Thus, there remains a need for a robust serial valve on microfluidic centrifugal platforms that can be implemented in a passive manner using a hydrophilic material, especially when the material is made hydrophilic through the use of surface treatments. Here, a novel valve that meets these requirements is presented that relies on the movement of fluid through a serial progression of siphons. The valve is robust, characterizable, and its operation is not highly dependent on variations or changes in contact angles, fluidic properties, or rotation velocity fluctuations.

2 Serial siphon fundamentals

The serial siphon consists of a sequence of multiple siphon features, with capillary valves imbedded inline between each siphon (Bergeron et al. 2008; Roy et al. 2008). Note that siphon valving requires a hydrophilic material in the siphon channels, to allow capillary pumping. Fig. 1 shows the simplest example implemented with a double siphon device (right). After introduction of the fluid to the upper chamber, the CD rotation velocity is increased to a high speed such that the fluid is trapped within the siphon channel and liquid chamber (Fig. 1a, right). Once the CD speed is reduced to allow capillary force to overcome centrifugal force, the siphon liquid primes up and over the first siphon crest and to the first inline capillary valve (Fig. 1b, right).

The abrupt widening at the inline capillary valve creates an area where the surface tension forces dominate the capillary and centrifugal pumping forces, and capillary pumping (i.e., siphon priming) ceases. In order to burst the inline capillary valve, the CD spin speed is then increased to a higher value, which results in the centrifugal forces overpowering the inline capillary valve surface tension forces. The siphon liquid progresses up the next siphon to a position radially equivalent to the chamber liquid height (Fig. 1c, right). When the CD rotation speed is again lowered, capillary pumping primes the liquid over the crest of the second siphon loop and down to the lower chamber, to a height radially below that of the upper chamber liquid (Fig. 1d, right). When the CD speed is increased again, the liquid pumps completely out of the chamber, through both siphon loops and the inline capillary valve, and into the lower chamber (Fig. 1e, right). In this way, the liquid is serially controlled through 2 “digital” spin speed cycles—high (1), low (0), high (1), low (0), and high (1).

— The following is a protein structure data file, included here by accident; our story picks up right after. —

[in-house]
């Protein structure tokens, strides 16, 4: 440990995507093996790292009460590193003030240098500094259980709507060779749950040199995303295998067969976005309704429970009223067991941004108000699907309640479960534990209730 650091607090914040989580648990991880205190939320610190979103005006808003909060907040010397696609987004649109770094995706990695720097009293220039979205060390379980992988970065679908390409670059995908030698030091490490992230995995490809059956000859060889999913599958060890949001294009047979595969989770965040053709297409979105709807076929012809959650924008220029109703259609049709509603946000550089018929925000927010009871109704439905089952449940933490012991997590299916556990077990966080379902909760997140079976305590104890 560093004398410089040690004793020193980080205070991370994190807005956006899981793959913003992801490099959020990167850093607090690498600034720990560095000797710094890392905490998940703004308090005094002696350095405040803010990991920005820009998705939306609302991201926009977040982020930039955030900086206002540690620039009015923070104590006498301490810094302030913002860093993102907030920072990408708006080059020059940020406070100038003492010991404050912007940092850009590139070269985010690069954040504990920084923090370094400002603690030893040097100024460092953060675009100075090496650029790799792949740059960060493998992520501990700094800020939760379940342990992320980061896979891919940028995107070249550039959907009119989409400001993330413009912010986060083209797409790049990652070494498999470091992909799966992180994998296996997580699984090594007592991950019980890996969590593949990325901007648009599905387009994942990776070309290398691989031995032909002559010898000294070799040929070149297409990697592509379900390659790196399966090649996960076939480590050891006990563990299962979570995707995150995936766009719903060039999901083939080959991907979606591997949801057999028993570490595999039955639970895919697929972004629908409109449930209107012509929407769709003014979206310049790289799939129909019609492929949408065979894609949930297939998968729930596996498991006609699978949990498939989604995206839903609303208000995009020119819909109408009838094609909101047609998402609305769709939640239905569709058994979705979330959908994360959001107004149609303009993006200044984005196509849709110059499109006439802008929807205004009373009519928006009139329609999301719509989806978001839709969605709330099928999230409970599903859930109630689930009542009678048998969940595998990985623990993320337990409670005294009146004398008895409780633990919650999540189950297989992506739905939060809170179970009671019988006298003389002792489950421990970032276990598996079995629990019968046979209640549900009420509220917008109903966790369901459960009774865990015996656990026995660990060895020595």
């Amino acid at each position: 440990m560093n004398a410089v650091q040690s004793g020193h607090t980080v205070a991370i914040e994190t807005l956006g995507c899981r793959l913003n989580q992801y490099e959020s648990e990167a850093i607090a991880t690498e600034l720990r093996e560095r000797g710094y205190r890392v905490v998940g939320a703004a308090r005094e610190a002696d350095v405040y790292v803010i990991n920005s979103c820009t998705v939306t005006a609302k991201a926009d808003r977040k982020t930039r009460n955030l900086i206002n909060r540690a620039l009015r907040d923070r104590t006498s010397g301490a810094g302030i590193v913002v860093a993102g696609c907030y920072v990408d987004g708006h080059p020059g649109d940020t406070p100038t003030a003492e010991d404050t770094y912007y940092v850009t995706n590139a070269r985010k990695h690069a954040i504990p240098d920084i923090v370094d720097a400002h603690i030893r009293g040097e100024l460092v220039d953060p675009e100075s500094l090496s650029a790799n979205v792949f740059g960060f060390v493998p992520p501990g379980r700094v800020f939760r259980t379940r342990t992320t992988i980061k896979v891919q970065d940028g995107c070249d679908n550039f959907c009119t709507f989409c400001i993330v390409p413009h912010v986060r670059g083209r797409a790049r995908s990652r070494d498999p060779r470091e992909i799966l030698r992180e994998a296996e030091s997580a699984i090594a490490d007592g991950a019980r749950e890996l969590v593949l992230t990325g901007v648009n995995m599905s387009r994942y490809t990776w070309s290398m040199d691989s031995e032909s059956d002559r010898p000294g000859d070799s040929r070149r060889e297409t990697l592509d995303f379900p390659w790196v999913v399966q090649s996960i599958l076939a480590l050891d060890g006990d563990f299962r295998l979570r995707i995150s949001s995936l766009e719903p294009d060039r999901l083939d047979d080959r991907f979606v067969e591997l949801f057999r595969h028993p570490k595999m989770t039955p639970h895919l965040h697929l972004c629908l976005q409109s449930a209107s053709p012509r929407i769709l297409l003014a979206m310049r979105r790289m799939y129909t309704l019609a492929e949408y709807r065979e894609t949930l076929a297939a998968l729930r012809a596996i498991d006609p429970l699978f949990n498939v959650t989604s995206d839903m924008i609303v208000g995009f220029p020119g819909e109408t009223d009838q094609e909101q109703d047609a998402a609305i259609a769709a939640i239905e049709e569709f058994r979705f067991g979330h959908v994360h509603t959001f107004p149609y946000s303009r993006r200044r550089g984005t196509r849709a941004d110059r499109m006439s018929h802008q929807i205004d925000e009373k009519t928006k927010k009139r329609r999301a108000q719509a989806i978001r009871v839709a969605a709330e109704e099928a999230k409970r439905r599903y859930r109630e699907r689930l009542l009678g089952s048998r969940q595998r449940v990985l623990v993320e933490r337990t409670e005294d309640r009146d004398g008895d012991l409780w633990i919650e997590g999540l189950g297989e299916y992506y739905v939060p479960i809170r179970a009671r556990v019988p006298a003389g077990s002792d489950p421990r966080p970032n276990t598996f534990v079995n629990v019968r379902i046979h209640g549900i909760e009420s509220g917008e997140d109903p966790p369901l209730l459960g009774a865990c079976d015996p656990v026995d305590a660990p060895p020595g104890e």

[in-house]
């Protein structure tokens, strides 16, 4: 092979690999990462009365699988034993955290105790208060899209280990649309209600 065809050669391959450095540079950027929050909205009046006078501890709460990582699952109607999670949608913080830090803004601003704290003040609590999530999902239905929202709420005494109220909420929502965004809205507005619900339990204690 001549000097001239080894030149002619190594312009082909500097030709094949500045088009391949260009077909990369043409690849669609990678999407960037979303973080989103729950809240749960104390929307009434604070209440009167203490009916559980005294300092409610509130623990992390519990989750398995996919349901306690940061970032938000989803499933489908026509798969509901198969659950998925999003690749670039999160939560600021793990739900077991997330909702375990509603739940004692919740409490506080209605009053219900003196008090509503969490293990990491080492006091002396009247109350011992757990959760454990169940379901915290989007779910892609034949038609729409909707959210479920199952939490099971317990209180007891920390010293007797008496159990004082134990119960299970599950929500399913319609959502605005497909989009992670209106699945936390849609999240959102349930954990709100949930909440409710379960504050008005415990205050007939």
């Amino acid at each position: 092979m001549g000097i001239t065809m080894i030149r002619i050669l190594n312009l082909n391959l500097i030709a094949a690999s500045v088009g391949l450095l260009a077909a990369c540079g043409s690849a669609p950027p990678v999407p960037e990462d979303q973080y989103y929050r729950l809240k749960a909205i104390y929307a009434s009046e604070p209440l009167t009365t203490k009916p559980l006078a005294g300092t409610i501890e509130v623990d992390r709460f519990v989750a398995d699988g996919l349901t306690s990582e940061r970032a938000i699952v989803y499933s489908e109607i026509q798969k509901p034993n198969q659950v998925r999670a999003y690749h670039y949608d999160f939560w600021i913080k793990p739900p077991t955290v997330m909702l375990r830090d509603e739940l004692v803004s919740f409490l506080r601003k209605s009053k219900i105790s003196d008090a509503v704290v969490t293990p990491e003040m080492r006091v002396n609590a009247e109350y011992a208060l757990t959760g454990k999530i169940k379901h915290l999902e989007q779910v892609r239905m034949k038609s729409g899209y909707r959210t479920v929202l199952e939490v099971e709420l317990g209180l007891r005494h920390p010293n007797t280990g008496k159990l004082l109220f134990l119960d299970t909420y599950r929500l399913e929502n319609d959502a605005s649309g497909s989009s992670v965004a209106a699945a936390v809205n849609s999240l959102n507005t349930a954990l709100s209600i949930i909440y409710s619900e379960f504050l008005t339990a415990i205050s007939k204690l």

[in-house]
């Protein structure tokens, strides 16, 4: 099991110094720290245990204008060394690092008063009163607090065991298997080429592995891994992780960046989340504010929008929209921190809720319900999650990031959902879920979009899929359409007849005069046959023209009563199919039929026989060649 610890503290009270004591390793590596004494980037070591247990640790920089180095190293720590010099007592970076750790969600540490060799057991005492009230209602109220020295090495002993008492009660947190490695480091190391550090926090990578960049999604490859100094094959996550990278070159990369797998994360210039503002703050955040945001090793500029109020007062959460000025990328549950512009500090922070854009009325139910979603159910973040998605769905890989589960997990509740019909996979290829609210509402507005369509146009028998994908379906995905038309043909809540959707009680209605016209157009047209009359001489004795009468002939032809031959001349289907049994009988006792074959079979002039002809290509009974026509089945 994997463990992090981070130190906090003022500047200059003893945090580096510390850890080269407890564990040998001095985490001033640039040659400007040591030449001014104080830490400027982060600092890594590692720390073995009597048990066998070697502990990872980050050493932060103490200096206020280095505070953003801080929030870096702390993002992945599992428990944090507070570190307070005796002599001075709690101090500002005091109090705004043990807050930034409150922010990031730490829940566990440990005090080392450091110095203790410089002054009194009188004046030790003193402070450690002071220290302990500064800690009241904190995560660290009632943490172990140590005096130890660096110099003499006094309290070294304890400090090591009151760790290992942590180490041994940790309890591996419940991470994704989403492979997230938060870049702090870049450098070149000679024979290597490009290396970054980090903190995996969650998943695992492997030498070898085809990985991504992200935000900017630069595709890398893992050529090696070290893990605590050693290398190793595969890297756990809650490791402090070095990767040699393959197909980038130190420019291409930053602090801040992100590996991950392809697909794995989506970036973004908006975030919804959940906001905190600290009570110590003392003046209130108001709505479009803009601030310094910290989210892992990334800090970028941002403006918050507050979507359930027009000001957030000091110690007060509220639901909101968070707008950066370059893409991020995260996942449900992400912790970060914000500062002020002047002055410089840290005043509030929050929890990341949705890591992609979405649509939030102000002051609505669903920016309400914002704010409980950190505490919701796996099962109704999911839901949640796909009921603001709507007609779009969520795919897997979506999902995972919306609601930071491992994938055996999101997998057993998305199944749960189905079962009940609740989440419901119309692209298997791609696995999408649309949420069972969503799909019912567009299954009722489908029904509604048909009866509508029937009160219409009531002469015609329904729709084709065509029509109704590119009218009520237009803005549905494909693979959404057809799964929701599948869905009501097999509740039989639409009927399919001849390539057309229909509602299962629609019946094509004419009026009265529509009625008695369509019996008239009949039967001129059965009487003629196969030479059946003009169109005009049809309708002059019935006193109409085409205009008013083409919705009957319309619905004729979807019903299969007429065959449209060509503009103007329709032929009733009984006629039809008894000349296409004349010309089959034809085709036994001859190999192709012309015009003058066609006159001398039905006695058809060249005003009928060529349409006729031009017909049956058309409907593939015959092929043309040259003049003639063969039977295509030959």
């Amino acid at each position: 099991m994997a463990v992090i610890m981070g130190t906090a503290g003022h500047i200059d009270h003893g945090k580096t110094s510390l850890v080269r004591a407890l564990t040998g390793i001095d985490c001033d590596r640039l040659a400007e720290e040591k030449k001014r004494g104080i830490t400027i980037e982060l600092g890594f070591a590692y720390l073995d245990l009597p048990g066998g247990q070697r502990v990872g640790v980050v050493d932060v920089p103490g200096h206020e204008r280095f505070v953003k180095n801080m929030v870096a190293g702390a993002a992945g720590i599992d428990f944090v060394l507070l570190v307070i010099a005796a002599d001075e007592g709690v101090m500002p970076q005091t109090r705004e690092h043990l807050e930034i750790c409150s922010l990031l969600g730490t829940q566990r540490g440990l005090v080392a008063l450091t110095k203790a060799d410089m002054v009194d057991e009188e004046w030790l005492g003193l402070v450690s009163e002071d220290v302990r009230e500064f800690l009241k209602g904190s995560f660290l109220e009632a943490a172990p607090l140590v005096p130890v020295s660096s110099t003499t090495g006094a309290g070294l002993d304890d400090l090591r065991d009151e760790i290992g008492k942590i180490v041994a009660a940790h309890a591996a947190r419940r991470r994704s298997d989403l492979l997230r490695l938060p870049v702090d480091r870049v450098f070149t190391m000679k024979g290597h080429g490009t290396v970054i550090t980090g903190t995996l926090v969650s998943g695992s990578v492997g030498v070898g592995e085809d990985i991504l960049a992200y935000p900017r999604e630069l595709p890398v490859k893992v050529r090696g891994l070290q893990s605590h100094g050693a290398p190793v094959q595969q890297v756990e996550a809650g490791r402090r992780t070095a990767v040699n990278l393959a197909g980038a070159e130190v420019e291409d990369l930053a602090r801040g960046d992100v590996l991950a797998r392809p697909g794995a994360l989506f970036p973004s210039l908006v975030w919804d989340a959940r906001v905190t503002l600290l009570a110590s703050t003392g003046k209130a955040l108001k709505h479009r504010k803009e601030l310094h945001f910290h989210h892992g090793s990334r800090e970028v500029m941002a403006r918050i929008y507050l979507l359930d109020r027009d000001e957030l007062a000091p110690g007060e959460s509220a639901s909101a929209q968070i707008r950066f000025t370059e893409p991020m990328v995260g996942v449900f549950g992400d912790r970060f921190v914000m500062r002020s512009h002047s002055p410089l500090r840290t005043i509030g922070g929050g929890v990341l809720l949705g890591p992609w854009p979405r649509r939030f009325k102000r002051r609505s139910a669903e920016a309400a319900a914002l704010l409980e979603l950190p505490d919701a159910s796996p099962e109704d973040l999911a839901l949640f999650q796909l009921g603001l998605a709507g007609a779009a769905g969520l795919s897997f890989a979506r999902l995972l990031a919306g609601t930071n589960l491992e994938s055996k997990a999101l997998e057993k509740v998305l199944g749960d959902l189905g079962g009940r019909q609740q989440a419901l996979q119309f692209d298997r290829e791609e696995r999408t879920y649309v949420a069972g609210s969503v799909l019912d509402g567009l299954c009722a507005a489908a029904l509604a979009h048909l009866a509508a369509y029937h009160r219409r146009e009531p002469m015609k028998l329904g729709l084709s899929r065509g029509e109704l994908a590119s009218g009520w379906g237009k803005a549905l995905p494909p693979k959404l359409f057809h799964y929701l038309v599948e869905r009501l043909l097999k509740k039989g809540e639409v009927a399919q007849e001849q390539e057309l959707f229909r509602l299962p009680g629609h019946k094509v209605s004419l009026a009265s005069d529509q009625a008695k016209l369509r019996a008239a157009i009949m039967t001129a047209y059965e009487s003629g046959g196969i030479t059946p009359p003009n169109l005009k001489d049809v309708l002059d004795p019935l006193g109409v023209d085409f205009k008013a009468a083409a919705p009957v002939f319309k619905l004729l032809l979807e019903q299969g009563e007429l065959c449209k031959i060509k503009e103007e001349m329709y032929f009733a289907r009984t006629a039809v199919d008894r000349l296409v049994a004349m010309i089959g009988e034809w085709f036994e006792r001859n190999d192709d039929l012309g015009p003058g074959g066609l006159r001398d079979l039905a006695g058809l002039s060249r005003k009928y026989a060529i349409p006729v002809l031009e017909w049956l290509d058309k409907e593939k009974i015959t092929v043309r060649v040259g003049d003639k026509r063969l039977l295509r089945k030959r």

The functionality of this device can be extrapolated to include triple and higher multiple serial siphons. Moreover, true serial valving functionality is obtained, for example, by putting a single loop on one chamber and a double loop on a second chamber (Fig. 1). In this way, fluid is released from each chamber sequentially during each high–low cycle of CD spin speed control. This serial siphon concept provides powerful passive valving functionality on hydrophilic centrifugal microfluidic platforms.

3 Materials and methods

3.1 CD fabrication

The CD devices tested here consist of multi-layer structures made of inexpensive polycarbonate plastic and double-sided, pressure-sensitive adhesives (PSA). Using a relatively simple computer-numerical control (CNC) machine (T-Tech, GA, USA-QuickCircuit 5000), channel widths down to 1 mm can be machined into stock polycarbonate plastic (McMaster-Carr, CA, USA). A cutter–plotter (Graphtec, Japan-Graphtec CE-2000) can be used to cut channel widths as narrow as 200 μm in thinner materials such as 100 μm-thick PSA (FLEXcon, MA, USA-DFM 200 Clear V-95 150 POLY H-9 V-95 4). Once the appropriate pieces have been designed and machined, they are aligned centrally and radially and laminated together using the PSA layers.

The microfluidic CD devices presented here consist of five layers: (1) top polycarbonate CD (~1 mm thick) with CNC-machined sample loading and air venting holes, (2) pressure-sensitive adhesive with siphon microchannel features cut using a plotter, (3) middle polycarbonate CD (~1 mm thick) with CNC chamber features, (4) pressure-sensitive adhesive cut using a plotter, and (5) solid bottom polycarbonate CD (~1 mm thick) to seal off the channels (Fig. 2).
Fig. 2

Schematic showing assembly of the microfluidic CD, consisting of polycarbonate and pressure-sensitive adhesive layers